Botswana: From the Stone Age to the Iron Age (1 million BP-1700 CE)

Updated June 2009

Archaeological findings provide evidence that the history of Botswana stretches back to the Early Stone Age, more than a million years ago, and indicate occupation throughout the Middle and Late Stone Ages (Hitchcock 1987, 229; van der Ryst et al 2004, 2). The Late Stone Age communities were ancestral to the modern Koesan and there is evidence of their presence dating back at to least 17 000 BCE, for at Tsodilo Hills the Depression Shelter was in continuous occupation by them from then until 1650 CE (Walker 1997, 96; Parsons 1999). Armed with tools of stone, wood and bone they followed seasonally driven nomadic hunter-gatherer lifestyle (Parsons 1999).

However, evidence for Late Stone Age settlements is sparse and only becomes common from two thousand years ago, at the time when the first evidence of farming communities is dated to, suggesting the possibility that higher population concentrations were linked to symbiotic trading relations between hunter-gatherer and farming cultures (Walker 1997, 95; van der Ryst et al 2004, 2). The Bantu speaking farming culture included grain cultivation, cattle and sheep husbandry, domestic dogs, pottery and iron working; the earliest know smelting furnace in Botswana is from about 190 CE (Walker 1997, 95; van der Ryst et al 2004, 2; Parsons 1999). There are also indications that around this point some Khoesan acquired cattle and sheep, began to manufacture pottery, and became nomadic pastoralists so that a complex socially differentiated society emerged amongst them (Stynder 2007, 9-10; Walker 1997, 96; Parsons 1999). The agriculturalists spread from the Limpopo valley along the edge of the Kalahari to the north and south-east while the pastoralists spread southwards towards the Cape (Parsons 1999).

There is evidence of Early Iron Age occupation in the eastern Limpopo River basin associated with the Toutswe culture from 700 CE (Hitchcock 1987, 225; Mosothwane & Steyn 2004, 45). Moreover, from 900- 1290 CE Southern Africa experienced a shift towards a moister climate and archaeological findings of large walled settlements at Toutswe hill in the Central District, dating from 900-1200 CE, suggest that state formation began to take place in Botswana (Boeyens 2003, 64; Murray & Parson 1990, 160). The rise of these states seems linked with the development of extensive trading networks reaching as far as the Indian Ocean, dealing in shells, salt, ivory, beads and metal products, and with the emergence of a similar urban settlement at Mapungubwe further west in South Africa (Mosothwane & Steyn 2004, 45; Hitchcock 1987, 225; Good 1993, 206). The settlements were arranged around central cattle byres, pointing to the existence of the mafias system, whereby cattle were loaned by wealthy members in society to poorer people in exchange for allegiance, tribute and services (Murray & Parson 1990, 160; Parsons 1999). Evidence from trading centres in the Kalahari and elsewhere in this period indicates that the Khoesan were integrated into this trading network, both as hunter-gatherers and as pastoralists (Hitchcock 1987, 225; Good 1993, 206, 207). From about 1200 - 1300 CE the Toutswe polity seems to have been subordinated to Mapungubwe and Toutswe itself was abandoned, but other settlements in the area continued to flourish (Parsons 1999).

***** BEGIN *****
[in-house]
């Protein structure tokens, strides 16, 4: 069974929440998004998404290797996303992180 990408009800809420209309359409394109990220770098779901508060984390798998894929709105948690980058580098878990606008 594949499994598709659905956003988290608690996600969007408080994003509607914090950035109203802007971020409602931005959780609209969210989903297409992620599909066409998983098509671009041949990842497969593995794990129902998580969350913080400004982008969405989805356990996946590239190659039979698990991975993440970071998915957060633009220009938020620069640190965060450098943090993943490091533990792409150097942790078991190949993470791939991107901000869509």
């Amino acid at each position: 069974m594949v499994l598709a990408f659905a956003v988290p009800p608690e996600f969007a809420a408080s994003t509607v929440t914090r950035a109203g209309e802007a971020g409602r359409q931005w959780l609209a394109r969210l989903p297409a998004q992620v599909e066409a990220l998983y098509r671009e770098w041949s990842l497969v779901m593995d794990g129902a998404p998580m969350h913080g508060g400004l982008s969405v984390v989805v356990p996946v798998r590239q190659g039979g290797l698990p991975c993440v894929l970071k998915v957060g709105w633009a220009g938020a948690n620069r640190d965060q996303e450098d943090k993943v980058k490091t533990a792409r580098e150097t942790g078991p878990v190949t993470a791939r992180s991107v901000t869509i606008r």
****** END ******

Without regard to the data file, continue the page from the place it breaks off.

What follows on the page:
The onset of a dryer period around 1300 CE led to the decline of Mapungubwe and the supersession of its culture by the ancestors of the Sotho-Tswana people, but in Botswana the Toutswe culture continued, forming part of the trading network of zimbabwes that was consolidated in the early 15th century into a single state, known as Munhumutapa to the Europeans, with its capital at Great Zimbabwe, though it is not certain that the Toutswe culture was also incorporated by it (Boeyens 2003, 65; Parsons 1999. See Zimbabwe's Kingdoms (1000 - 1838 CE)). Denbow (1981, 73) attributed their survival to their significantly larger stock wealth than those of the newcomers. With the decline of the Kingdom and the eventual abandonment of Great Zimbabwe around 1500 CE, one of the successor states, Butua, extended its control over the trade with the Makgadikgadi pans from 1450 CE onwards (Parsons 1999). The Rozvi, who overthrew Butua and sacked their capital Khami in 1683, reunited the territory of Great Zimbabwe and extended their control to eastern Botswana, while refugees from the Rozvi established Wumbe chiefdoms in western Kalanga (Parsons 1999).

As early as 1095 Western Sotho migrants had established themselves in south eastern Botswana, creating the Khalagari chiefdoms, but were not able to penetrate northwards into the central district since the Toutswe (and related cultures) blocked their path (Parsons 1999). The expansion of the Southern Sotho Rolong chiefdoms into south eastern forced the Khalagari to migrate westwards across the Kalahari or submit, so that the by the 17th century the Rolong dominated the area as far as the Namibian border (Parsons 1999).


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